• What are the most common crimes?

    • How many people are in for those crimes?
  • How many people enter the prison system each month?

    • How many exit?
  • Recidivism

    • How many prisoners have been to prison at least once before?
    • What is the recidivism rate for 1st time prisoners who served in public prisons?
    • And for private prisons?
    • Which prisons have the lowest recidivism rates?

1.1 Table of Contents

  1. Exploration in Criminal Justice and Corrections Data
  2. Datasets
  3. Total Imprisonment Rates
    3a. Observations
  4. Imprisonment by Race
    4a. Observations
  5. Imprisonment by Gender
    5a. Observations
  6. To Be Continued

1.2 Datasets

With some questions in hand, I can start trying to gather data that could shed light on the situation. I may not be able to get data with the resolution needed to answer some of these questions (e.g. I may not be able to find data broken down by month).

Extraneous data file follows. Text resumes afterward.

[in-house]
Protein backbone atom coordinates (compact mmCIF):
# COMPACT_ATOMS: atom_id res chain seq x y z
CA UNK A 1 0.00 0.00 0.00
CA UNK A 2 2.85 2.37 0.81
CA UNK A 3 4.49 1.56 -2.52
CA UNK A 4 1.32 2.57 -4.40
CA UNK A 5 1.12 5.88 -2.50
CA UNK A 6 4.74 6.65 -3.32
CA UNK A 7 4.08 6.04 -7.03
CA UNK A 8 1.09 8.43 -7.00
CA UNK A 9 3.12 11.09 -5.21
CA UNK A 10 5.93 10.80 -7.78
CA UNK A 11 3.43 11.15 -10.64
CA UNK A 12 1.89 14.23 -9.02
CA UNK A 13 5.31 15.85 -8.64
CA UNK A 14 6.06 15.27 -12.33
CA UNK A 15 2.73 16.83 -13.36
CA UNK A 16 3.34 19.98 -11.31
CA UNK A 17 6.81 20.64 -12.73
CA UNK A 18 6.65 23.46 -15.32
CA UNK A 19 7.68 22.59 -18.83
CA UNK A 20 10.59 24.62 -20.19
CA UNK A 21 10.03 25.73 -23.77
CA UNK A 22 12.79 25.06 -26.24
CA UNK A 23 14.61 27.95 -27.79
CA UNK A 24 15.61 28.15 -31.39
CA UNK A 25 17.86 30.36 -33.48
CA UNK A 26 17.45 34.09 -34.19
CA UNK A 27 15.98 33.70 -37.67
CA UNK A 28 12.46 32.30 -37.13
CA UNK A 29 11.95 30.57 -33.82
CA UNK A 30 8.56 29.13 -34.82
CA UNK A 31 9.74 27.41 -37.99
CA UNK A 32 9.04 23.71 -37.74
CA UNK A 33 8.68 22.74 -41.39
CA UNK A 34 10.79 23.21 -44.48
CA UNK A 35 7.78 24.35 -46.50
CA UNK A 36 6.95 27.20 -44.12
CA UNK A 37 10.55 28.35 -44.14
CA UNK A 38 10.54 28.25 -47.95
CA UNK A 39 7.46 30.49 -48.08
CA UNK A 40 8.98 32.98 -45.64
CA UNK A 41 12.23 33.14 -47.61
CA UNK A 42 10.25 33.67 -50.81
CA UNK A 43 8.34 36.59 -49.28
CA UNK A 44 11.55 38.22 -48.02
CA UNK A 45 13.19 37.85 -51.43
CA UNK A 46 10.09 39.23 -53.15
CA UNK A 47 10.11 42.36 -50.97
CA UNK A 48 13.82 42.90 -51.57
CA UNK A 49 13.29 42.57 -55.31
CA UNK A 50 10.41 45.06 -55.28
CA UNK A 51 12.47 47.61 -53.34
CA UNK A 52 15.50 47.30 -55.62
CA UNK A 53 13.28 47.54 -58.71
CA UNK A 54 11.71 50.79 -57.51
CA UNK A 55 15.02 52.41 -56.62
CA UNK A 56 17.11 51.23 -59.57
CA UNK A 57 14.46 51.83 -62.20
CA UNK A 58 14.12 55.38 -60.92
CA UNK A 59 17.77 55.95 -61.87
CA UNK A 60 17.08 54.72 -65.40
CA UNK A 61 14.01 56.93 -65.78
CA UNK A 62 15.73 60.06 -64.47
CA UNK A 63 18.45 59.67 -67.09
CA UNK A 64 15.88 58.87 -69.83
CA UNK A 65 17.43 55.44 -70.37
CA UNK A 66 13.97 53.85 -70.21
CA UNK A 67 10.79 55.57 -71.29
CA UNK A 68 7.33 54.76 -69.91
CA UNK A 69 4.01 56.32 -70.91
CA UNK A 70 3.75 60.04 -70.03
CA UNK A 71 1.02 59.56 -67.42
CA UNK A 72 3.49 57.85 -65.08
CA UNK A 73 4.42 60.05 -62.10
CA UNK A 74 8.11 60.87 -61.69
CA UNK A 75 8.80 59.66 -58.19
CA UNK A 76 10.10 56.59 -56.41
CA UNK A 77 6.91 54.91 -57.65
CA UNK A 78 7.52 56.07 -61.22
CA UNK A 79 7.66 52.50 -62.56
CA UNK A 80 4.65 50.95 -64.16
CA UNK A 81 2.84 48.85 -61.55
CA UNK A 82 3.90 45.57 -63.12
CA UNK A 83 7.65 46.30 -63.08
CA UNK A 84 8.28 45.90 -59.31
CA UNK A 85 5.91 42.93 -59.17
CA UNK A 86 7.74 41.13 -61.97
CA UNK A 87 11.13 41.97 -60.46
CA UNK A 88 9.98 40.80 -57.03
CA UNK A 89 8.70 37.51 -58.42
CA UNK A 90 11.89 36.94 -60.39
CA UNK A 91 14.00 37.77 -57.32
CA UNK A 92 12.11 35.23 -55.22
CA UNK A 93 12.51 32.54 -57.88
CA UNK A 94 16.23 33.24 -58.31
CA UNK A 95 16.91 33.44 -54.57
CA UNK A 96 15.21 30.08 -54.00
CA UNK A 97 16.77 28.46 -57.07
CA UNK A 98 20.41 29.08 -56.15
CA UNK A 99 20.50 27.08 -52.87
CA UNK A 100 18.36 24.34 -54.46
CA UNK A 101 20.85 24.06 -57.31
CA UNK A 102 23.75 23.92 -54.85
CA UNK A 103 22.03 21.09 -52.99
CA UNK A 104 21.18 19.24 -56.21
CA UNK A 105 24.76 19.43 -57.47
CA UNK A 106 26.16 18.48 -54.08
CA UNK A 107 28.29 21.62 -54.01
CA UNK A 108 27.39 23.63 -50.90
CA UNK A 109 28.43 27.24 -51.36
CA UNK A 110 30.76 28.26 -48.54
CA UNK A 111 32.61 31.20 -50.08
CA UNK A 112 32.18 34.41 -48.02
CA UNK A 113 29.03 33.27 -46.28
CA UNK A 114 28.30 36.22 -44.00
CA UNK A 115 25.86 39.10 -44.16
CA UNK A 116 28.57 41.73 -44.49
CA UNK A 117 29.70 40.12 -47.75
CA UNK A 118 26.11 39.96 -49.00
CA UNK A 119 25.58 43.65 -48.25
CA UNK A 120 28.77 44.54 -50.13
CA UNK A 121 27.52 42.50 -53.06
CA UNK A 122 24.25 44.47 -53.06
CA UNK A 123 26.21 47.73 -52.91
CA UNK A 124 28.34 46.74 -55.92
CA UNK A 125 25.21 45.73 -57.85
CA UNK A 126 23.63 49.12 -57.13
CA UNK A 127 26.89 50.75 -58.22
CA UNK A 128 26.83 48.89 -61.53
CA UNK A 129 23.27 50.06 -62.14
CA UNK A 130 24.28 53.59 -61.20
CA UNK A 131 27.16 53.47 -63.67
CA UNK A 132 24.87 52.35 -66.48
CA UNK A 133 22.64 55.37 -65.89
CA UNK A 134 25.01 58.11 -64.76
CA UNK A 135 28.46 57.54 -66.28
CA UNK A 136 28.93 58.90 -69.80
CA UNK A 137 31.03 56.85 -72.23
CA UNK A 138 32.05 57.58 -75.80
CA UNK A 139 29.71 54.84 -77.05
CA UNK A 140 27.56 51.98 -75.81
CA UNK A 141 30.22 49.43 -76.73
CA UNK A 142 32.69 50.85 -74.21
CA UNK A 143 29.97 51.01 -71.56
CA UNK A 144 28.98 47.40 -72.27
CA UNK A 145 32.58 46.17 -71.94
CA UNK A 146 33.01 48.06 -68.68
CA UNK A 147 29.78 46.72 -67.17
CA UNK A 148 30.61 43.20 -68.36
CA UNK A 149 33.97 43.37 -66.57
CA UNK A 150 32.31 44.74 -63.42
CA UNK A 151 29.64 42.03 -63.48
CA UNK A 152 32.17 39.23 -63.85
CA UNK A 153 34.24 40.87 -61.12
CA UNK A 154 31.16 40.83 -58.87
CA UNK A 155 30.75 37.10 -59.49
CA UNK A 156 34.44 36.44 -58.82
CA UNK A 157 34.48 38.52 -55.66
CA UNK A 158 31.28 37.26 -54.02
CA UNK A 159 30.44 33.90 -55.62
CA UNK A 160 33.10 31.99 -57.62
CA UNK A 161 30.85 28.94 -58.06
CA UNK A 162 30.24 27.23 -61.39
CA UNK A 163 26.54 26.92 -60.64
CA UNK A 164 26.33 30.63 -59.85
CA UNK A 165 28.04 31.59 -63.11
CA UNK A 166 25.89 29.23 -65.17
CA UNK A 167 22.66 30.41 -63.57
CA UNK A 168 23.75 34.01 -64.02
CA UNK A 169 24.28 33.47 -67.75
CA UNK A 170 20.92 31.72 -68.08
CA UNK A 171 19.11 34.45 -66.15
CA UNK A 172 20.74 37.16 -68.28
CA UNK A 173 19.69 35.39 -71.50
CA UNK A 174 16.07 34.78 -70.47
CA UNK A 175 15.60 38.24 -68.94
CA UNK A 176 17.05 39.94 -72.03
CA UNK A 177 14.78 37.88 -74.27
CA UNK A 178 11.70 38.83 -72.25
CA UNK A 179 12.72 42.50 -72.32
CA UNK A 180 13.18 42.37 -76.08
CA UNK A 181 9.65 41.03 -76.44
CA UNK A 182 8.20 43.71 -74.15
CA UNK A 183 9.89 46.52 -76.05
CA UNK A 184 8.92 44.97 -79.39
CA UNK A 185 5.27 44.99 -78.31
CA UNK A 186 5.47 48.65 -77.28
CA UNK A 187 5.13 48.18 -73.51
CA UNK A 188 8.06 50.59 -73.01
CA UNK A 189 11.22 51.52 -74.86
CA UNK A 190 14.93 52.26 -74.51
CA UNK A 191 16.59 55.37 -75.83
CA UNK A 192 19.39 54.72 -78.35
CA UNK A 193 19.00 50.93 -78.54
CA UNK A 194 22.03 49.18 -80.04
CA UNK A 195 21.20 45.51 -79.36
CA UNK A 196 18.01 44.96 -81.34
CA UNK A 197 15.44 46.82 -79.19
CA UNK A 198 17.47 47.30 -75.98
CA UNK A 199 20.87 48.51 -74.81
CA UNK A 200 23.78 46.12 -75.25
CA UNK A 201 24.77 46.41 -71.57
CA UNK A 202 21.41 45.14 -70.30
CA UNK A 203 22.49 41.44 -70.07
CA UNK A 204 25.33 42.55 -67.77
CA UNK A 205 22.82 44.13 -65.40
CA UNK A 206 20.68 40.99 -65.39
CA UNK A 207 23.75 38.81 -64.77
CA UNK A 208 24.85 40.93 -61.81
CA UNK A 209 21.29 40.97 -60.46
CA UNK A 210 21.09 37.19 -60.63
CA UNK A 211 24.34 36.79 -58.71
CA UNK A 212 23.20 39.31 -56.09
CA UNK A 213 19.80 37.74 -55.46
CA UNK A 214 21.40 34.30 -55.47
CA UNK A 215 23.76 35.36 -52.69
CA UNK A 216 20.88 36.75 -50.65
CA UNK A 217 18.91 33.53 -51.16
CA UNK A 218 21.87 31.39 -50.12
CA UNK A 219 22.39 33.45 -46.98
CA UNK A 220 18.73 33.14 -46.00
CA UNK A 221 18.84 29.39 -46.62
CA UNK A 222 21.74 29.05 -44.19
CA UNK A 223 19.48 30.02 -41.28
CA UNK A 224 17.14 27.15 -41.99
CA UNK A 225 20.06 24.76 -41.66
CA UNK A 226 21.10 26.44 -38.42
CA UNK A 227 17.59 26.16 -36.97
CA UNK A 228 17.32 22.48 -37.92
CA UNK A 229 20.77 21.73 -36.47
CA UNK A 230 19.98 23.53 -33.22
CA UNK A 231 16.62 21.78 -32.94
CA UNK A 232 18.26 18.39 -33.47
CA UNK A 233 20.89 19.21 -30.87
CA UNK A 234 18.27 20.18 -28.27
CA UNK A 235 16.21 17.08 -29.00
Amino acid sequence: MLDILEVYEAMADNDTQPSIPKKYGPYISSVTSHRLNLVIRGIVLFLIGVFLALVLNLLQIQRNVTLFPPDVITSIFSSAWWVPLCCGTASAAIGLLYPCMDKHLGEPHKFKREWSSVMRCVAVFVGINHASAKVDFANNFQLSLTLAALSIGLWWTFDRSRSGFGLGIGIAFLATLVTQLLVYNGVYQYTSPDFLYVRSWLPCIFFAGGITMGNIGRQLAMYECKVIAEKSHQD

The government makes some data publicly available. While government data is rarely current, often involves a bit of cleanup, and always involves hunting through old government sites, it’s the only source for much of this extremely valuable information. From the Bureau of Justice Statistics, I found a government project called the Prisoner Series and I downloaded the most recent data.

Imports, styling, and path definition
import os
from urllib.request import urlretrieve

import pandas as pd
import numpy as np
import seaborn as sns
import matplotlib.pyplot as plt